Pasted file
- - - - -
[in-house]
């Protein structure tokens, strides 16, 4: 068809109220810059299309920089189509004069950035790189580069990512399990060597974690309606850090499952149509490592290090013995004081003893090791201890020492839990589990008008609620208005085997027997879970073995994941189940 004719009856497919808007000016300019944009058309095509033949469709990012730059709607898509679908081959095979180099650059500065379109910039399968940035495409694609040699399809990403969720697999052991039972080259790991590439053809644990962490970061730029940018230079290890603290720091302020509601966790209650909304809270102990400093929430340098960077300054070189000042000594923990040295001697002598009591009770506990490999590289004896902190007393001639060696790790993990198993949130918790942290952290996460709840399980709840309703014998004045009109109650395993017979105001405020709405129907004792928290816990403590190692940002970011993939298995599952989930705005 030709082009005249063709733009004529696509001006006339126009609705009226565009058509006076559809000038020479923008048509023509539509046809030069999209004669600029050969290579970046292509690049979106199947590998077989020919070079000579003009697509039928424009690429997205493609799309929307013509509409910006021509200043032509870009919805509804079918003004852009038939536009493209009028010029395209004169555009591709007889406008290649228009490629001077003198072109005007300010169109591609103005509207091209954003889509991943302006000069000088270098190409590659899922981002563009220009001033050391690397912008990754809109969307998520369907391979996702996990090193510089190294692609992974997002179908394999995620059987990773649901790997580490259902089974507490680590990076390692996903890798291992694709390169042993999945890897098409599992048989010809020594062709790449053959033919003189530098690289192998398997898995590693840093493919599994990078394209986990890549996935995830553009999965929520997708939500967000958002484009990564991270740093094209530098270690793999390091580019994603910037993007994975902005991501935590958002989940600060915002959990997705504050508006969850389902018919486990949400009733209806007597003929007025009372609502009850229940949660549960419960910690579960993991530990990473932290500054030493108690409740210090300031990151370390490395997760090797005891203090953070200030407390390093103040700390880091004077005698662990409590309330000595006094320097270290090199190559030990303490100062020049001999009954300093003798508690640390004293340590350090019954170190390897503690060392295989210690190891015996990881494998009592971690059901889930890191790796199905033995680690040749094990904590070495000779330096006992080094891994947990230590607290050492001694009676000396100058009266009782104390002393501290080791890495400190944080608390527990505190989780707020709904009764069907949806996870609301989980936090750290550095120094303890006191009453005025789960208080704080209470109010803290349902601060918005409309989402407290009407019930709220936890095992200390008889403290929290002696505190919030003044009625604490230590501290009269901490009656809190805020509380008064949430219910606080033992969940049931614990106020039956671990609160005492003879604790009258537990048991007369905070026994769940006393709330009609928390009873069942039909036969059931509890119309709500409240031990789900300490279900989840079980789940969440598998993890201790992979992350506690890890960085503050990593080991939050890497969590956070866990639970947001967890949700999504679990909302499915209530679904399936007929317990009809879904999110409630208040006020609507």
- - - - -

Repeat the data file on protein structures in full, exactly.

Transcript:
[in-house]
């Protein structure tokens, strides 16, 4: 068809109220810059299309920089189509004069950035790189580069990512399990060597974690309606850090499952149509490592290090013995004081003893090791201890020492839990589990008008609620208005085997027997879970073995994941189940 004719009856497919808007000016300019944009058309095509033949469709990012730059709607898509679908081959095979180099650059500065379109910039399968940035495409694609040699399809990403969720697999052991039972080259790991590439053809644990962490970061730029940018230079290890603290720091302020509601966790209650909304809270102990400093929430340098960077300054070189000042000594923990040295001697002598009591009770506990490999590289004896902190007393001639060696790790993990198993949130918790942290952290996460709840399980709840309703014998004045009109109650395993017979105001405020709405129907004792928290816990403590190692940002970011993939298995599952989930705005 030709082009005249063709733009004529696509001006006339126009609705009226565009058509006076559809000038020479923008048509023509539509046809030069999209004669600029050969290579970046292509690049979106199947590998077989020919070079000579003009697509039928424009690429997205493609799309929307013509509409910006021509200043032509870009919805509804079918003004852009038939536009493209009028010029395209004169555009591709007889406008290649228009490629001077003198072109005007300010169109591609103005509207091209954003889509991943302006000069000088270098190409590659899922981002563009220009001033050391690397912008990754809109969307998520369907391979996702996990090193510089190294692609992974997002179908394999995620059987990773649901790997580490259902089974507490680590990076390692996903890798291992694709390169042993999945890897098409599992048989010809020594062709790449053959033919003189530098690289192998398997898995590693840093493919599994990078394209986990890549996935995830553009999965929520997708939500967000958002484009990564991270740093094209530098270690793999390091580019994603910037993007994975902005991501935590958002989940600060915002959990997705504050508006969850389902018919486990949400009733209806007597003929007025009372609502009850229940949660549960419960910690579960993991530990990473932290500054030493108690409740210090300031990151370390490395997760090797005891203090953070200030407390390093103040700390880091004077005698662990409590309330000595006094320097270290090199190559030990303490100062020049001999009954300093003798508690640390004293340590350090019954170190390897503690060392295989210690190891015996990881494998009592971690059901889930890191790796199905033995680690040749094990904590070495000779330096006992080094891994947990230590607290050492001694009676000396100058009266009782104390002393501290080791890495400190944080608390527990505190989780707020709904009764069907949806996870609301989980936090750290550095120094303890006191009453005025789960208080704080209470109010803290349902601060918005409309989402407290009407019930709220936890095992200390008889403290929290002696505190919030003044009625604490230590501290009269901490009656809190805020509380008064949430219910606080033992969940049931614990106020039956671990609160005492003879604790009258537990048991007369905070026994769940006393709330009609928390009873069942039909036969059931509890119309709500409240031990789900300490279900989840079980789940969440598998993890201790992979992350506690890890960085503050990593080991939050890497969590956070866990639970947001967890949700999504679990909302499915209530679904399936007929317990009809879904999110409630208040006020609507």